Wednesday, December 21, 2011

Great Model Airplane Video

I just learned that a fellow optical professional in Europe has a cool hobby - shooting HD video from a RC model airplane flying above the beautiful scenery of Switzerland. Although I have known him for some years through my visits to his company, I never knew about the RC flying. Since I'm interested in pretty much anything involving flying, I thought this was just great and wanted to share it.

The above image is a screen shot from this video. The prop is stopped and folded through most of this video (it's essentially an RC motor glider), but the engine is briefly started during the turn to final approach and landing at about 3:10. This video is also great (you can see the prop stop and fold at about 0:18). Some others are here.

Friday, December 16, 2011

Back in the Shuttle Again

Version 2.2 of the amazing iOS app f-sim space shuttle is available at the iTunes store. There is now a beautiful animation of the drag chute's deployment and release after you touch down (visible in the external views, normally seen in replays after you land, though I suppose you could land in the external view). The replay views are great, especially when you've done a decent landing. There is also an optional "windows in the sky" landing aid that I find more distracting than helpful (but it is probably helpful when you are first learning to land with the HUD visual cues). Excellent app. There is also an official video available here.

Update: The "visual approach path" (windows in the sky) is more useful than I thought. Up to now I've mostly done final approaches rather than the full "HAC" approaches which I was never very good at. But with the visual approach aid, full HAC approaches make much more sense, and I was successful on my first two tries. Now I can see what the HUD cues were trying to tell me. This app has amazing replay value (assuming you are a space and flight sim nerd like me).

Thursday, December 15, 2011

The Black Keys!!?!

Why didn't I get the memo? The Black Keys have been around since 2001, and I never noticed them until last week when I happened to buy the current issue of American Songwriter Magazine with them on the cover. Two guys from Akron who make a whole lot of great music with basically drums, guitar, and vocals. I previewed and bought the two most recent albums, Brothers (2010) and El Camino (released this month). Damn, these guys are good. They definitely have a strong blues persuasion but they bend the blues every which way in their infectious (in a good way), hard-driving songs. Great writing, great playing. Sometimes they remind me of Cream (a sixties favorite), but their sound is definitely their own. Check out the videos for "Lonely Boy" (imagine the huge investment in making this video!) and the action-packed and hilarious "Howlin' For You" (truly a big budget video). Great stuff! Man, I gotta write me some new blues-rock songs (trying to get in the mood there).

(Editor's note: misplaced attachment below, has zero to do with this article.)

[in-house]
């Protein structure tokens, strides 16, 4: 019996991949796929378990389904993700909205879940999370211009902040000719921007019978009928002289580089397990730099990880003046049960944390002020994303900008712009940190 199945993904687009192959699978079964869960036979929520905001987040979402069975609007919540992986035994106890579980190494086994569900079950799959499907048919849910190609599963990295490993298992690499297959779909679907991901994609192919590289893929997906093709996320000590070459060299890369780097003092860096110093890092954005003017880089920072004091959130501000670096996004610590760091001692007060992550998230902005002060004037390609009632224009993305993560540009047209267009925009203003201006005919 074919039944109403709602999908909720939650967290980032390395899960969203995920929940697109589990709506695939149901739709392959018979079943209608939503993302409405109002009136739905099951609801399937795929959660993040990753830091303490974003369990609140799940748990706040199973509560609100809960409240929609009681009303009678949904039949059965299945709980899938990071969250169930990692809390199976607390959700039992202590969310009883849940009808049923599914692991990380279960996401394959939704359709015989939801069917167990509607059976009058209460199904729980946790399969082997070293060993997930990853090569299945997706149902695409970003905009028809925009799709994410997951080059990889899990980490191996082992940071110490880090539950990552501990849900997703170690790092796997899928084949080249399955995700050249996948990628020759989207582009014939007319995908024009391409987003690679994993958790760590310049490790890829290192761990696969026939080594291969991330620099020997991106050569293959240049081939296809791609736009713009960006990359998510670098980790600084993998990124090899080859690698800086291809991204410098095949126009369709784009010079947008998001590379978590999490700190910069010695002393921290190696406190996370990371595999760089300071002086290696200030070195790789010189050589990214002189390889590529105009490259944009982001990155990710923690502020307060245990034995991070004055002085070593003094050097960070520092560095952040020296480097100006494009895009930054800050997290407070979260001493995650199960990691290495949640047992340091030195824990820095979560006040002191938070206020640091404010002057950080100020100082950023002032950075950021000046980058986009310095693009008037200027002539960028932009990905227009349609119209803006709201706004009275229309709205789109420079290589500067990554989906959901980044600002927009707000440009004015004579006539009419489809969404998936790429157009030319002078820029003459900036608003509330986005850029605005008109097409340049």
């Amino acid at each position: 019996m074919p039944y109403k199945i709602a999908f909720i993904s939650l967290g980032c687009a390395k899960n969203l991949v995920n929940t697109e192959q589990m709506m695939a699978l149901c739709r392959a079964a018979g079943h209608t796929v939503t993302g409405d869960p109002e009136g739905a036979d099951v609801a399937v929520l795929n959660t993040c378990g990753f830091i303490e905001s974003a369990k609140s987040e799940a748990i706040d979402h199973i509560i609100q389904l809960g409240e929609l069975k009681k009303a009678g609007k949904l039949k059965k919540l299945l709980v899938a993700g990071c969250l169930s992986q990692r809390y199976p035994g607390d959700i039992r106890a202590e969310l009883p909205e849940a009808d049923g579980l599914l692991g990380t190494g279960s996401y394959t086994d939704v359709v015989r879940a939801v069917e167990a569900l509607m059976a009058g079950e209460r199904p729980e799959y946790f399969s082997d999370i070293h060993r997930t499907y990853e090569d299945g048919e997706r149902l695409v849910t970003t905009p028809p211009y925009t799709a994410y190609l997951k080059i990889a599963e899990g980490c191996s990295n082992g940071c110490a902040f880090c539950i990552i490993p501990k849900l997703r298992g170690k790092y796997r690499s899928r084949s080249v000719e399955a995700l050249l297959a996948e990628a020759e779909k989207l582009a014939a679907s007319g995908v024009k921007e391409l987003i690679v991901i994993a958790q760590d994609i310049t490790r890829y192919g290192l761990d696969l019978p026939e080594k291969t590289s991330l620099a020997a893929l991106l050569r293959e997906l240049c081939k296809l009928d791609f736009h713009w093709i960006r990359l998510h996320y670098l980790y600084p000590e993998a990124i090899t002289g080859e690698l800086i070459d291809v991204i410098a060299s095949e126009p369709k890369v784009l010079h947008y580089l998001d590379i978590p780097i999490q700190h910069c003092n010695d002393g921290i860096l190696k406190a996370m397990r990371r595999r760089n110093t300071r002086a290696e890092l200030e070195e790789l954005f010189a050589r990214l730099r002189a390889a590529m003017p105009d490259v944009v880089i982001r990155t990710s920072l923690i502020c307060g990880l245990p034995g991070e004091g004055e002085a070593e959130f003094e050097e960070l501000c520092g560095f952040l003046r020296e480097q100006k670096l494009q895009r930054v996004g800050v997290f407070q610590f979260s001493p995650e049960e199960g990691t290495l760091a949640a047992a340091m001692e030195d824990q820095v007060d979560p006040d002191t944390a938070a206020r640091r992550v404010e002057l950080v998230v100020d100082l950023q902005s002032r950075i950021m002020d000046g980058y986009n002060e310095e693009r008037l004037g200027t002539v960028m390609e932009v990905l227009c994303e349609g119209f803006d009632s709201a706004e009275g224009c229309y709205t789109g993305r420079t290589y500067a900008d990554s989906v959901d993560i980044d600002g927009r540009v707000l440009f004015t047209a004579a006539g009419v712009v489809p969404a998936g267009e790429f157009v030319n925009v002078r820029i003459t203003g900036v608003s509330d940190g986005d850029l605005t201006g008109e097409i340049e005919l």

Wednesday, December 14, 2011

Stratolaunch: Too Cool

And here I was thinking Burt Rutan had retired.

I just heard about this and watched the simulation video. The concept is to scale Burt's "White Knight" carrier/launch aircraft to super-jumbo size (six 747 engines) to provide a runway-launched "first stage" (Scaled Composites) for a large orbital booster (SpaceX) for cargo or people (using the SpaceX Dragon spacecraft). Stratolaunch is a Paul Allen project with commercial operation projected for 2016. Of course nothing is flying yet, but private space looks to have a few tricks up its sleeve for the coming years.